Wanna post a comment? How about starting with a one- or two-sentence glimpse at a character’s face and feet and hands? Try to “show” some emotion…and see if others can figure out what you’ve decided not to “tell.”

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T. P. Jagger
Along with his MUF posts, T. P. Jagger can be found at, where he provides brief how-to writing-tip videos as The 3-Minute Writing Teacher plus original, free readers’ theater scripts for middle-grade classrooms. For T. P.’s 10-lesson, video-based creative writing course, check him out on
  1. T.P. Jagger,

    Thanks for even more information about using this technique to teach show and not tell. I am a former educator and I may do some substitute teaching this coming year; so the more tricks in my bag the better. Thanks again.

  2. Great advice. These simple actions convey emotion and make the characters more real to readers.

  3. Thanks for the body part explanation of how to show what’s going on in a scene. Concrete examples are excellent teaching tools.

    • Linda,
      It sounds like you may be a teacher, so I wanted to let you know that I’ve used the hands-feet-face idea as a basis for teaching “show, don’t tell” to students ranging from grades 4-8. You can even do a charades-type game to introduce the concept, selecting a student to act out an emotion without words, and then having the rest of the class guess what the emotion is, focusing on the student’s hands, feet, and face. (One of these days, I plan to share the specific lesson plan via our “For Teachers” page. . . .)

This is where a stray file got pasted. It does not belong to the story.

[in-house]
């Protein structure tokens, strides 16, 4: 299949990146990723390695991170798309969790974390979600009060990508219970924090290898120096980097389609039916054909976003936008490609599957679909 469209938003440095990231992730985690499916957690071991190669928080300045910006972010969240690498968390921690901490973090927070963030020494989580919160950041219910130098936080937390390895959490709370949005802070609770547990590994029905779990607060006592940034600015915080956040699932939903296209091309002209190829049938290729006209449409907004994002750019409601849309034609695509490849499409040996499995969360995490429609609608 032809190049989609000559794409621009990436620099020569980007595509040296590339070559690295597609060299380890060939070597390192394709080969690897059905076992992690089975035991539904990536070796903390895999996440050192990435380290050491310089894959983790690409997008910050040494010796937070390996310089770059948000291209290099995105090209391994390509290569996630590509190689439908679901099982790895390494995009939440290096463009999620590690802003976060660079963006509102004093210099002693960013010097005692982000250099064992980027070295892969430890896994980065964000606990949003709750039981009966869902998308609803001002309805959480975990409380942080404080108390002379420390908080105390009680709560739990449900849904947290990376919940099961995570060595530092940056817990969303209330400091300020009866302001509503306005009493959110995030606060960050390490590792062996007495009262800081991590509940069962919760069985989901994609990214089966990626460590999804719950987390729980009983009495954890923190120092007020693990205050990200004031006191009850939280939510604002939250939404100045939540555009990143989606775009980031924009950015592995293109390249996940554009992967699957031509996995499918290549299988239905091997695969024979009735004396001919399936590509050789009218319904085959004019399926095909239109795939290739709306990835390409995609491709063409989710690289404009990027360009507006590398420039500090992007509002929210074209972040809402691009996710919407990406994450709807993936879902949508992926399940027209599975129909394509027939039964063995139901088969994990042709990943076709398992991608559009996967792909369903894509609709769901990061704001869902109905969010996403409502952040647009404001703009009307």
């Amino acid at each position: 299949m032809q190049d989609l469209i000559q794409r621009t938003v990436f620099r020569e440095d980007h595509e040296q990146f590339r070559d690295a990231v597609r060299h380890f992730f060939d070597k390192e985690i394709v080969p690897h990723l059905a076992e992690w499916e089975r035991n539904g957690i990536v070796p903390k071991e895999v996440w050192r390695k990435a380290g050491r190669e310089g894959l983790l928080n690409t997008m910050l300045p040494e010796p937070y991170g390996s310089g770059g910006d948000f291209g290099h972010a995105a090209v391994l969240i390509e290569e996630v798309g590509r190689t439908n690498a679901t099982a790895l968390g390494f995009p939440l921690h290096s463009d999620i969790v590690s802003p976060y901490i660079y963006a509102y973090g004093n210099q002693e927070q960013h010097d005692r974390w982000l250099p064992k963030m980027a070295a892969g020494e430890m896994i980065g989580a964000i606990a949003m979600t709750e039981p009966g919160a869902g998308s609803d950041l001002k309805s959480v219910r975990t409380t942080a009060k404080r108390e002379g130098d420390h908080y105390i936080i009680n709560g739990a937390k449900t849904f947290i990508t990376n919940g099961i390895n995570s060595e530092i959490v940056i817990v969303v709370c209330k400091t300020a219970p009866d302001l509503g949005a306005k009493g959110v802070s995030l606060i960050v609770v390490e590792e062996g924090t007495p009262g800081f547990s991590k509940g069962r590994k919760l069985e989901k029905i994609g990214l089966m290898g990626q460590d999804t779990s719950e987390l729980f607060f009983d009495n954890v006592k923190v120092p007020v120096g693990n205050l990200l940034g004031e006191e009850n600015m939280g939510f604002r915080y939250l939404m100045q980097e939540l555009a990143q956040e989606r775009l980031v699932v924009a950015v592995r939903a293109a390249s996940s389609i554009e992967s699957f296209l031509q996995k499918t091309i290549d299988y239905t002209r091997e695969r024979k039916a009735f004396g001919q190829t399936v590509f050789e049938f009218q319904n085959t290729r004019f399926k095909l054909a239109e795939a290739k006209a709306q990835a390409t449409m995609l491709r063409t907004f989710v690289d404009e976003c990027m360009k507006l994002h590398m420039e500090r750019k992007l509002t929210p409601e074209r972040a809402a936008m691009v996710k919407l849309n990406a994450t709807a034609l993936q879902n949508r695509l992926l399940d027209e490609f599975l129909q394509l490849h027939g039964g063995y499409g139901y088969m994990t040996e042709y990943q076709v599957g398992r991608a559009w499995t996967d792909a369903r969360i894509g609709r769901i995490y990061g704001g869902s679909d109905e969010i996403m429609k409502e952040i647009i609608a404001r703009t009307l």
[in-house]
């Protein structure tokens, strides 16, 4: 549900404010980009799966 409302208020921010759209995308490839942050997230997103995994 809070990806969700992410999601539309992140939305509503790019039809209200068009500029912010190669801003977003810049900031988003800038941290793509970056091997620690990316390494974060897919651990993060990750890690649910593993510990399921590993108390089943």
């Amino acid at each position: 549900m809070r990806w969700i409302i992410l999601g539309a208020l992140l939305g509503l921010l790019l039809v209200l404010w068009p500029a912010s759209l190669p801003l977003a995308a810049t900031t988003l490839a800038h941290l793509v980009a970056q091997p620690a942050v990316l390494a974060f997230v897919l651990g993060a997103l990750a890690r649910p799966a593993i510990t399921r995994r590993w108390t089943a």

T. P. Jagger

  4. One would think we were staring at a stack of gold bars. Our eyes are unable to move off the sight.

    • Greg,
      Sure makes me wonder what you were staring at. Thanks for sharing the “facial show.”

      T. P. Jagger

      • @T. P. Jagger,It is a stack of home DNA kits and an 11 year old boy’s dream of identifying his father might become reality. Here is a bit more:

        I pick a box off the top row. “It says here to allow 7-10 days for any results.”
        Jonson’s eyes sparkle. “Just what the doctor ordered. We can swab both of you tonight, yours first, and then Matt’s. If he drools it’ll be easy.”

  5. Love the post! Great food for thought (or face, hands, and feet for thought) !

  6. Great post! And great snippet, Dianna. 🙂

  7. Yes, brilliant. That show don’t tell is a lot harder than it sounds!

  8. My personal favorite: He threw his hands up in the air.

  9. Mama stood with her back to me, her forehead tipped against the window, her arms pulled tightly across her front.

    “Mama?” I said. “You all right?”

    She didn’t turn around, but she raised her head. Then she fumbled with a tissue and blew her nose two times, hard, before turning to face me.

    (I love trying to show character emotion without actually naming the emotion. This short excerpt is from “A Smidgen of Sky,” to be released on November 6.)

    • Let me guess, Dianna . . . Mama’s happy ’cause she won the lottery? (Just kidding! Great example. Thanks for sharing!:)